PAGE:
Secret Life of a Pen

Mackenzie Hughes ‘25

Thrilled to be here

I have been the most perfect of witnesses. The lies, the thievery, the cheating. 

Thus, this is unquestionably the finest piece of text ever narrated by a pen. 

I don’t remember where or when I woke up. All I can recall is that I was in some type of cotton bed, surrounded by others who were still unconscious. It smelt of bitter grape, apple, and cherry. I bet one could make out Mr. Sketch’s scented markers if the lights were on. An unzippering event occurred, and I was exposed to the horrific overhead dorm lighting. Sticky hands tainted by iced coffee picked me up. These hands brought me to the temple, the notebook, the temple, and the notebook in acts of intense contemplation. Before long, I realized I was living my worst nightmare: rewriting lecture notes. There is no way I shall survive this; the class just started learning about derivatives, and I imagine much crossing out shall deplete my ink. Doesn’t she know this won’t be on the test anyway? As if making cute bubble letters for each chapter will help this student. What an insult to my talent! 

The fire alarm went off in an instant because a student was merely existing, and the girl rushed out of the room. Her roommate picked me up! Theft! Hopefully, my minty blue color wasn’t necessary for the palette of that girl’s notes. This other woman started scribbling nonsense on a flashcard while walking through the hallway and slipped the note into her pocket. No. No, this can’t be. Is she making me complicit in an act of cheating? Hopefully, the dean won’t hear of this, I can’t be summoned to yet another academic policy hearing. At once, I was heaved into the side pocket of a backpack. Even though there was little room in this netted space, between the gum packets and aspirin, the rush of the wind made possible by the girls hustling through Fenwick pulled me to the ground. 

I rolled and rolled on that tiled floor. I looked up, and some old president’s face was staring down at me. Haunting. However, it wasn’t long before a handsome gentleman scooped me up. It’s President Rougeau! I should have recognized the deep timbre of his voice right away. At last, I felt I was somewhere I could be used for a purpose. Oh no! What a disaster! Of course, when I wished to be handled for a wonderful task like signing acceptance letters or expanding budgets, I would be used for just the opposite. Instead, I have been burdened with bearing witness to the files of what they plan to serve at Kimball next month. These poor students deserve better… pork again? Although hopefully, the delivery will be softer because of my impressive stationary liquid. Such beauty, such shame. I should have known I would eventually learn that the power of being such a great penmanship tool, comes with great responsibility. I shook my head in agony, contemplating the glorious doodles I could be used to design.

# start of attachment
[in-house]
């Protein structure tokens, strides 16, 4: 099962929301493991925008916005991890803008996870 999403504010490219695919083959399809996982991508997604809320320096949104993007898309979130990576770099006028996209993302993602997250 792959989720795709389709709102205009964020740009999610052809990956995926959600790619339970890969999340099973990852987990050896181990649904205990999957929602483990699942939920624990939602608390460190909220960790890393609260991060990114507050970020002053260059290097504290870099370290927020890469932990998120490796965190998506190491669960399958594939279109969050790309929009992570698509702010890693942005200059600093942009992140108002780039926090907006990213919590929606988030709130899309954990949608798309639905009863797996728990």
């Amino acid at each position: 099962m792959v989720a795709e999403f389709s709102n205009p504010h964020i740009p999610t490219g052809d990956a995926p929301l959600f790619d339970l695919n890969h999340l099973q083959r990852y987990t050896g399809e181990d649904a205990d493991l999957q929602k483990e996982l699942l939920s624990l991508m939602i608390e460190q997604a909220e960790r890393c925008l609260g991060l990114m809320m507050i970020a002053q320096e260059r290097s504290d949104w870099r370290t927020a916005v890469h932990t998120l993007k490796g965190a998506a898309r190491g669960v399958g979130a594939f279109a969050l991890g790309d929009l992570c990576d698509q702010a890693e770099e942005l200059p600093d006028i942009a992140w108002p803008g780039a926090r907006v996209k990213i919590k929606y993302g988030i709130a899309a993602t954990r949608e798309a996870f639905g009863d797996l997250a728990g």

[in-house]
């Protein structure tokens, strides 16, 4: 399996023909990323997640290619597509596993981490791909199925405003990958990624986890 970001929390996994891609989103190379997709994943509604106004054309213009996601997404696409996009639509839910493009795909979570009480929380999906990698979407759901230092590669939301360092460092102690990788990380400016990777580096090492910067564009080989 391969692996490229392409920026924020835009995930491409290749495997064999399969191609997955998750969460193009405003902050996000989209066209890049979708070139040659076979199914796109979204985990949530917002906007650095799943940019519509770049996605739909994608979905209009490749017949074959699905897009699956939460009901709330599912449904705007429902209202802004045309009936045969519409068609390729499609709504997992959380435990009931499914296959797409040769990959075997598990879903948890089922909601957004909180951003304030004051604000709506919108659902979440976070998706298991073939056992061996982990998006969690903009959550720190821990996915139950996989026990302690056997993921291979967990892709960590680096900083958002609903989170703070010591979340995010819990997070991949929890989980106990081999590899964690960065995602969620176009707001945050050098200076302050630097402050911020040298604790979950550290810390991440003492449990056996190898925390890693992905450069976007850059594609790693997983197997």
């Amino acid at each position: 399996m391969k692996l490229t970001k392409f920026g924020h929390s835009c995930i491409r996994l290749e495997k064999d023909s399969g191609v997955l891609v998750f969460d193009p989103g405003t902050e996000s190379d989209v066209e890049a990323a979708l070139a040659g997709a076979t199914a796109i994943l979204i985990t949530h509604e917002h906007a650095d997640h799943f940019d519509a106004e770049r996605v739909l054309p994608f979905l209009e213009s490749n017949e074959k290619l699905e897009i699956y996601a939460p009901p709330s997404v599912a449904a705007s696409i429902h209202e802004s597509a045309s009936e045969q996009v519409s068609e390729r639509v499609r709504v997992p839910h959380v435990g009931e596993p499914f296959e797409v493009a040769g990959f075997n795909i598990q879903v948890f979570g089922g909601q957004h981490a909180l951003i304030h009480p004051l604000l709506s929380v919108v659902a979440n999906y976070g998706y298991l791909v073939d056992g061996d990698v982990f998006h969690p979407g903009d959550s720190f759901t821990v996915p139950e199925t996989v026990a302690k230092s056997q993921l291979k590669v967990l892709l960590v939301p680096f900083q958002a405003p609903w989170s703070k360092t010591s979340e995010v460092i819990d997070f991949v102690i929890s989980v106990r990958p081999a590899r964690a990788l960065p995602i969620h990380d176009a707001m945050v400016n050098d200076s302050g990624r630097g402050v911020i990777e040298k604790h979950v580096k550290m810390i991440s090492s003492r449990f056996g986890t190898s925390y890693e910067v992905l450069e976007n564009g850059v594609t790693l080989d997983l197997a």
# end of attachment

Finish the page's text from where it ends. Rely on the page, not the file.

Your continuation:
Eventually, I was tucked into the President’s jacket pocket, basking in the coolness of his purple paisley handkerchief. Over to Dinand? How strange. At last, his purpose was revealed: to return a copy of The Outsiders. Following his conversation with the lovely desk clerk, he abandoned me underneath a stack of papers. When all the children were done drying their tears and were out the door, the clerk assumed her chore of organizing the books in something called “the stacks.” I was brought down deep into the bowels of Dinand, in the hands of a woman having difficulty navigating the narrow aisles. Check this, check that. But, wait, am I to be forgotten again? On the shelf of some old archives, no less! I am devastatingly disappointed in the gross mismanagement of this institution and the frivolous attitudes demonstrated toward writing implements. The course of life never did run smooth. But, still, don’t I deserve more from a nationally ranked liberal arts college? A whole day and I was not used for one positive deed like passing a test or writing a love letter, but god forbid I overhear the trivial conversation amongst colleagues and roommates. Perhaps, I am destined to experience these experiences to teach this lesson: you can observe people doing things they would prefer to hide from others while living like a pen. 

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